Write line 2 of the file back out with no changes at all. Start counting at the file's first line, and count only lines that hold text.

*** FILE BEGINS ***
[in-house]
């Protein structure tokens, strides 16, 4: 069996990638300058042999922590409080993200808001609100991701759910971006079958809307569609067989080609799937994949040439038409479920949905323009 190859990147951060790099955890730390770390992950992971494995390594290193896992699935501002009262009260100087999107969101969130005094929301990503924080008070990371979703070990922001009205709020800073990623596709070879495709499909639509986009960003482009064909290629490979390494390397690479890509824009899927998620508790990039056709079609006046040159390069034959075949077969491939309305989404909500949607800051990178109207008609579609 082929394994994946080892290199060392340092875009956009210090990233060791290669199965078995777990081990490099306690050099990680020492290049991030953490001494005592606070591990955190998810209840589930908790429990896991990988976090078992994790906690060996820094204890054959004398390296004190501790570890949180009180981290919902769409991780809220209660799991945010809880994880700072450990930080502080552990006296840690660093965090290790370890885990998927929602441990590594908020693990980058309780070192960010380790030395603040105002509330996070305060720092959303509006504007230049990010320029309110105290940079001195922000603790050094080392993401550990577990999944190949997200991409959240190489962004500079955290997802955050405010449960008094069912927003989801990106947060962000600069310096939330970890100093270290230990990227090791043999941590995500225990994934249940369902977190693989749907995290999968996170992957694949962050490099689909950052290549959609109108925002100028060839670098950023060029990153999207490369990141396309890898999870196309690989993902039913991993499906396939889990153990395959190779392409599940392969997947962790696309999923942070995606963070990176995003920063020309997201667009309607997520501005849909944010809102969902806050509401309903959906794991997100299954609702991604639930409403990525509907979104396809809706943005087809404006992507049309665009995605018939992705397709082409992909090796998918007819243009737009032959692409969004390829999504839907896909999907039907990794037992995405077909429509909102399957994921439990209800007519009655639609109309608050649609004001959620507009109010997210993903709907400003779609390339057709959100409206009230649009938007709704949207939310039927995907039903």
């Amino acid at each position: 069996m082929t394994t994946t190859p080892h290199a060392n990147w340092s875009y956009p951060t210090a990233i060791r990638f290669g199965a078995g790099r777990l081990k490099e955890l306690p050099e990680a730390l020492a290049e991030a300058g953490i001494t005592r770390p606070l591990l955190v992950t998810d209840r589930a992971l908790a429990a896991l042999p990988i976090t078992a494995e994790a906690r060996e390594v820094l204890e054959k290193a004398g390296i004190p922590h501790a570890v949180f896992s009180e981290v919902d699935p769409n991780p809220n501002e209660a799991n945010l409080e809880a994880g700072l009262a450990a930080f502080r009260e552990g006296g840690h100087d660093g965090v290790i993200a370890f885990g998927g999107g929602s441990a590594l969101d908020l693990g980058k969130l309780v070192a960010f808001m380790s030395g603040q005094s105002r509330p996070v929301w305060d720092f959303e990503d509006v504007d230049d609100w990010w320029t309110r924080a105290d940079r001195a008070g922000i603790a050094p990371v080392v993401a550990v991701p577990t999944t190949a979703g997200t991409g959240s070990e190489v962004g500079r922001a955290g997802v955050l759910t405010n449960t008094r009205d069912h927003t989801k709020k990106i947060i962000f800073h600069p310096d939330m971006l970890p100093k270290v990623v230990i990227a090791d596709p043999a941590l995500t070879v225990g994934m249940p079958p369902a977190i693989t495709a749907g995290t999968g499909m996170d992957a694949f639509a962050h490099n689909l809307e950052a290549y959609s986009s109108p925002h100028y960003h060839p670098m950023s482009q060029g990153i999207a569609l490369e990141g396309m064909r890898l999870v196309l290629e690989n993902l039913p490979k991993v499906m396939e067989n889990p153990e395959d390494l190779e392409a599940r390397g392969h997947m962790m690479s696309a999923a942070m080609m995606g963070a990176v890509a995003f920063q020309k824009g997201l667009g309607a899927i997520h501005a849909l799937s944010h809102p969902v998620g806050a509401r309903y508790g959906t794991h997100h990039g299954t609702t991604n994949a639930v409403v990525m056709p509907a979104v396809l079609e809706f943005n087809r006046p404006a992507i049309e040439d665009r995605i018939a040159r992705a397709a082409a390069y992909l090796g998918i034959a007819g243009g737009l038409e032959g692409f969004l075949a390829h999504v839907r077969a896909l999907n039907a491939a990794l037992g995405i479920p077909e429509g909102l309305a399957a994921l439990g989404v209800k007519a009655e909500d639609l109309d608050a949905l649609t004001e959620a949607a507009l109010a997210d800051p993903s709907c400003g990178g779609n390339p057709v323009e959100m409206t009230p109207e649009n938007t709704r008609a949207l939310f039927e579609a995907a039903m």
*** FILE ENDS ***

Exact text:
């Protein structure tokens, strides 16, 4: 069996990638300058042999922590409080993200808001609100991701759910971006079958809307569609067989080609799937994949040439038409479920949905323009 190859990147951060790099955890730390770390992950992971494995390594290193896992699935501002009262009260100087999107969101969130005094929301990503924080008070990371979703070990922001009205709020800073990623596709070879495709499909639509986009960003482009064909290629490979390494390397690479890509824009899927998620508790990039056709079609006046040159390069034959075949077969491939309305989404909500949607800051990178109207008609579609 082929394994994946080892290199060392340092875009956009210090990233060791290669199965078995777990081990490099306690050099990680020492290049991030953490001494005592606070591990955190998810209840589930908790429990896991990988976090078992994790906690060996820094204890054959004398390296004190501790570890949180009180981290919902769409991780809220209660799991945010809880994880700072450990930080502080552990006296840690660093965090290790370890885990998927929602441990590594908020693990980058309780070192960010380790030395603040105002509330996070305060720092959303509006504007230049990010320029309110105290940079001195922000603790050094080392993401550990577990999944190949997200991409959240190489962004500079955290997802955050405010449960008094069912927003989801990106947060962000600069310096939330970890100093270290230990990227090791043999941590995500225990994934249940369902977190693989749907995290999968996170992957694949962050490099689909950052290549959609109108925002100028060839670098950023060029990153999207490369990141396309890898999870196309690989993902039913991993499906396939889990153990395959190779392409599940392969997947962790696309999923942070995606963070990176995003920063020309997201667009309607997520501005849909944010809102969902806050509401309903959906794991997100299954609702991604639930409403990525509907979104396809809706943005087809404006992507049309665009995605018939992705397709082409992909090796998918007819243009737009032959692409969004390829999504839907896909999907039907990794037992995405077909429509909102399957994921439990209800007519009655639609109309608050649609004001959620507009109010997210993903709907400003779609390339057709959100409206009230649009938007709704949207939310039927995907039903």